Corresponding ticket: #9533

This is a follow-up on audit AppArmor profiles, that tracks improvements we would like to make.

See also the application isolation design documentation, that lists ideas that are at the concept stage.

Things to keep in mind

(and thus, to test one last time before submitting the WIP branch for merging)

Beware not to break:

  • assistive technologies (accessibility)
  • Tails with IUKs installed: test bugfix/8007-AppArmor-hardening in that context; the changes brought by that branch should not break things in that case, but better safe than sorry


Wide-open access to $HOME except blacklist

Everything was checked in audit AppArmor profiles, potential issues and remaining todo items follow.

whitelist approach

Evince, Totem and their previewers have read-write access to @{HOME}/**: perhaps we can make it a bit tighter, e.g. using a regexp that doesn't include dotfiles (see the user-write abstraction), and read-only everywhere except for specific directories? Or is the blacklist used by these profiles tight enough? => being discussed on The current proposal is to let Evince and Totem read and write any file if, and only if, all the following conditions are met:

  • the file has a supported extension;
  • the file lives in one of:
    • at the root of ~/
    • anywhere below the Desktop directory
    • anywhere below ~/Persistent/, including when accessed directly via /live/persistence/TailsData_unlocked/Persistent/
    • anywhere below ~/Tor Browser/
    • at the root of /tmp/
    • at the root of /var/tmp/
    • at the root of /run/shm/keyringer.amnesia/, to avoid breaking keyringer open
    • anywhere below /media/ (removable storage, and internal storage manually mounted by the user)
    • anywhere below /usr/
    • XXX: anywhere below /mnt/ too?
  • unless the file lives in /media/ or /usr/, it must be owned by the users who runs the application.

blacklist approach

If the whitelist approach doesn't work:

  • Shall we add stuff to these blacklist? Let's see first if the proposed whitelist approach is acceptable => if so, adding to the blacklist won't be needed.
  • private-files and private-files-strict are not safe wrt. /live/persistence/TailsData_unlocked/; we could quickly fix that with the following patch:

      --- /etc/apparmor.d/abstractions/private-files-strict.orig  2015-06-04 15:13:25.426658000 +0000
      +++ /etc/apparmor.d/abstractions/private-files-strict   2015-06-04 15:18:02.402658000 +0000
      @@ -5,11 +5,11 @@
         #include <abstractions/private-files>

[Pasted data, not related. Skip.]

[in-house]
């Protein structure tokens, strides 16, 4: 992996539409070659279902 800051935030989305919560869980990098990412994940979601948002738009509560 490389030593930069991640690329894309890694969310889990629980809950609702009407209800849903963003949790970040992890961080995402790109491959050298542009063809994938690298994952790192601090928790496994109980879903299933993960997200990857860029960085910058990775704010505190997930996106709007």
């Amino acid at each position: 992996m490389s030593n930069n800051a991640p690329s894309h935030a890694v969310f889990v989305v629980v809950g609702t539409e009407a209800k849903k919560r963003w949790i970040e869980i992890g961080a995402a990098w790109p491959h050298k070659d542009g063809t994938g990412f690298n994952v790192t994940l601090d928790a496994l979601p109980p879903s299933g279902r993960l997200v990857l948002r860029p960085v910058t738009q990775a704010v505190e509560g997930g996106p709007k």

# potentially extremely sensitive files
      -  audit deny @{HOME}/.gnupg/** mrwkl,
      -  audit deny @{HOME}/.ssh/** mrwkl,
      +  audit deny {@{HOME}/.,/live/persistence/TailsData_unlocked/}gnupg/** mrwkl,
      +  audit deny {@{HOME}/.ssh,/live/persistence/TailsData_unlocked/openssh-client}/** mrwkl,
         audit deny @{HOME}/.gnome2_private/** mrwkl,
      -  audit deny @{HOME}/.gnome2/keyrings/** mrwkl,
      -  audit deny @{HOME}/.mozilla/** mrwkl,
      +  audit deny {@{HOME}/.gnome2/keyrings,/live/persistence/TailsData_unlocked/gnome-keyrings}/** mrwkl,
      +  audit deny @{HOME}/.{mozilla,tor-browser}/** mrwkl,
         audit deny @{HOME}/.config/chromium/** mrwkl,
         audit deny @{HOME}/.{,mozilla-}thunderbird/** mrwkl,
         audit deny @{HOME}/.evolution/** mrwkl,


Access to microphone

In other words: can we easily block that while still allowing sound output?

  • abstractions/audio gives full access to PulseAudio, which no doubt gives access to the microphone; we use that abstraction for Totem, Tor Browser, Evince and Pidgin. The Ubuntu phone mediates access to PulseAudio at the D-Bus level. As of 2015-05-04:
  • regarding Alsa:
    • /dev/snd/pcmC[0-9]D[0-9]c raw audio devices seem to be capture, while /dev/snd/pcmC[0-9]D[0-9]p devices seem to be playback devices
    • do /dev/snd/hwC[0-9]D[0-9] give access to the microphone?
    • do /dev/controlC[0-9] give access to the microphone?
    • does /dev/snd/seq give access to the microphone?
    • does /dev/snd/timer give access to the microphone?
  • The Oz technical details page reads: "Access to audio and video recording hardware can also be controlled through the Oz policy"; this is implemented with xpra's --microphone, --speaker and --pulseaudio options.

jvoisin's profile hardening

  • Pidgin
    • drop bash abstraction: has been here since the first version of the profile; that abstraction is not too scary, but... what is it useful for?
    • disable video and audio visualization capabilities: if it doesn't break e.g. accessibility or sound notifications, why not
  • /usr/bin/evince
    • drop bash abstraction: same as Pidgin
    • drop audio and ubuntu-media-players abstraction: note that PDF can embed videos; do we care?
    • drop ubuntu-console-browsers, ubuntu-console-email and ubuntu-gnome-terminal abstractions: I doubt it's useful to anyone in Tails, indeed
    • disallow /usr/bin/yelp: if it breaks displaying Evince help, we don't want that
    • disallow /usr/bin/bug-buddy: Ubuntu-specific, we don't care
    • disallow /usr/bin/exo-open and a bunch of file managers that are not shipped in Tails: not worth maintaining a delta
    • disallow /usr/bin/gedit: a comment in the profile says it's useful "for text attachments", and given it's inheriting the current profile it's not scary enough to be worth potentially breaking things
  • /usr/bin/evince-previewer
    • same changes as in /usr/bin/evince profile, same comments
    • drop ubuntu-browsers abstraction: it doesn't cover Tor Browser anyway, so why not
    • drop ubuntu-email abstraction: do we care about Evince previewer being able to start Claws Mail? What is it useful for?
    • disallow networking access: the Debian kernel doesn't support such rules anyway, so that would be a no-op